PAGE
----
The shutdown of a county website in Tennessee — which briefly disrupted the display of election-night results in primary races — is under investigation, and occurred as officials around the country fear cyber attacks in this fall’s midterm elections. A server crashed, shutting down the Knox County website just as polls closed Monday night for local government offices, according to a statement from Knox County Mayor Tim Burchett. The website was down for about an hour before officials restored it. “Although the crash didn’t affect the vote tallies or the integrity of the election, this is not something that should happen,” Burchett said. “I want to know what happened, and I think an independent review will help to determine that so we can move forward and work to prevent similar issues in the future.”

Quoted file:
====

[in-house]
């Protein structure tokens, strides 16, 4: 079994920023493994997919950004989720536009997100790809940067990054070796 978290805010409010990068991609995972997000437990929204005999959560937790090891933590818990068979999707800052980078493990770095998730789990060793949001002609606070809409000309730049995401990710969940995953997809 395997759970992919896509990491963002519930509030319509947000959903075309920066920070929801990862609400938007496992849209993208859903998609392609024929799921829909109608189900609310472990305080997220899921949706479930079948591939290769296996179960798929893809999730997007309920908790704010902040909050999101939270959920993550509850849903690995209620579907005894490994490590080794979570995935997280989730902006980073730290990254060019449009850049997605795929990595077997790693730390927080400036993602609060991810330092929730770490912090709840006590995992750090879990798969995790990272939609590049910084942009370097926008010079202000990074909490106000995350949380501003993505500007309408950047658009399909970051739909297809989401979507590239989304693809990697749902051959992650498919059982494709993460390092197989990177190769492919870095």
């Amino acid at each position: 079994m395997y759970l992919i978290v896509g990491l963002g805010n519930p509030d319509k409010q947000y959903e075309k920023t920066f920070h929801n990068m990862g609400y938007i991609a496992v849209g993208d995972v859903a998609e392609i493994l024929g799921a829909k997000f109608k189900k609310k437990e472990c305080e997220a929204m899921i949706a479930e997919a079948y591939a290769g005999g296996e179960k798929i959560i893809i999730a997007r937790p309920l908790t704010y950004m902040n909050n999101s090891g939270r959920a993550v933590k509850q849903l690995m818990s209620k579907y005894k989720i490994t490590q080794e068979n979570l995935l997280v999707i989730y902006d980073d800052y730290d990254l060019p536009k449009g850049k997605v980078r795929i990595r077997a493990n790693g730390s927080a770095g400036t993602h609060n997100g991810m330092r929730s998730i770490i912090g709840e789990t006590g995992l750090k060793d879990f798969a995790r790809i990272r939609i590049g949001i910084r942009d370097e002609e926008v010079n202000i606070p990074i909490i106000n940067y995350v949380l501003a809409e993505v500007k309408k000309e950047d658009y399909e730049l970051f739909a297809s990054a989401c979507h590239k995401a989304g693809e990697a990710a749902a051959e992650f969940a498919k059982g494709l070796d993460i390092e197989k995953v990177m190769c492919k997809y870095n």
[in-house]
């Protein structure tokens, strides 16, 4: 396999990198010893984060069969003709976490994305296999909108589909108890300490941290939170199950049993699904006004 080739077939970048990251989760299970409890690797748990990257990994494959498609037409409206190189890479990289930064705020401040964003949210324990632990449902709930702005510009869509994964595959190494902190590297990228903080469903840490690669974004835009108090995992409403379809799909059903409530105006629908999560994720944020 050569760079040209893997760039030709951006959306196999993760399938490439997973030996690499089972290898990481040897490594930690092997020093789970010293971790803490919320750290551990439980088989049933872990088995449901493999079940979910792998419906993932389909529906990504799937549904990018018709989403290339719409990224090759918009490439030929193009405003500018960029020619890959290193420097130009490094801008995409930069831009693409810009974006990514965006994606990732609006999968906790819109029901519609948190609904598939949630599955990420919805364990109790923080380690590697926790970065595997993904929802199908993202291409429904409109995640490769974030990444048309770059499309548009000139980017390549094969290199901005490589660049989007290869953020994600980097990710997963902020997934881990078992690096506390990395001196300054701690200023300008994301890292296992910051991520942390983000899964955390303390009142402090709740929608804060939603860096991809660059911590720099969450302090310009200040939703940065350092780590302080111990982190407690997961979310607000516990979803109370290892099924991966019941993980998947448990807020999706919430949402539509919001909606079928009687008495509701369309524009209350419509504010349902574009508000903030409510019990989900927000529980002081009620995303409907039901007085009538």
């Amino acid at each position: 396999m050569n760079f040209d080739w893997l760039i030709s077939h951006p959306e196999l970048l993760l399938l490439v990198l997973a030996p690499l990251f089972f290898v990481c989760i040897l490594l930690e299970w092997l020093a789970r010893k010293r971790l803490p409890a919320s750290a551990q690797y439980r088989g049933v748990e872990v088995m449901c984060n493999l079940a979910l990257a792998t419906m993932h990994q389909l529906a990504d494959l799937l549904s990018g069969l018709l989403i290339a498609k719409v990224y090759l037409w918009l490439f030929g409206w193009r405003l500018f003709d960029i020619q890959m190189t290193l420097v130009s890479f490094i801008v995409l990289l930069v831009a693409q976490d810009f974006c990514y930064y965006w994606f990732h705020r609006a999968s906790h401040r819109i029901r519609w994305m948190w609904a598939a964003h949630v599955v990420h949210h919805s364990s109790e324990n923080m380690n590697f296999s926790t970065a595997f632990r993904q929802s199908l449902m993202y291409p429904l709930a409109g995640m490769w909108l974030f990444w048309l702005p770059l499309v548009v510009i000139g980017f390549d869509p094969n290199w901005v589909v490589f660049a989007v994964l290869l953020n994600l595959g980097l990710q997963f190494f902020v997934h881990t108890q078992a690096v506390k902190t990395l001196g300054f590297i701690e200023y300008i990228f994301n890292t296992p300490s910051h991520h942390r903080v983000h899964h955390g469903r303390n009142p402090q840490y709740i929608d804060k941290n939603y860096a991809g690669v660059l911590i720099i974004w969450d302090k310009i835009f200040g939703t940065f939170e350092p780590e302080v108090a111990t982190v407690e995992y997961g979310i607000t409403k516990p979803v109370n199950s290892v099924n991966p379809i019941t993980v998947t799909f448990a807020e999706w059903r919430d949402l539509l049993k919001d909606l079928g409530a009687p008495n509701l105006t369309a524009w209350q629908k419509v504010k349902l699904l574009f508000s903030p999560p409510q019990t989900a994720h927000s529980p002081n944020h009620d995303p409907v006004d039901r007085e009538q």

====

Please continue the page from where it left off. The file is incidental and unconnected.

Officials in Knox County, Tennessee, are trying to gather more information about a cyberattack that crashed a government website that displayed election results to the public during its primary election for local offices on Tuesday. Dick Moran, the county’s top IT official, believes Knox County was the target of a denial-of-service attack in which actors with both domestic and foreign IP addresses deliberately flooded the county’s servers with traffic to try and crash them. The county website displaying election results went down for about an hour as polls closed on Tuesday. The crash meant that people who went to check election results between 8 and 9 p.m. on election night received an error message, according to the Knoxville News Sentinel. While the website was down, election officials printed out hard copies of the election results and gave them to reporters, WBIR, a local NBC affiliate, reported. Knox County Mayor Tim Burchett (R) said on Wednesday that the crash didn’t impact “vote tallies or the integrity of the election,” but that the county had hired a security firm to investigate the cause of the crash.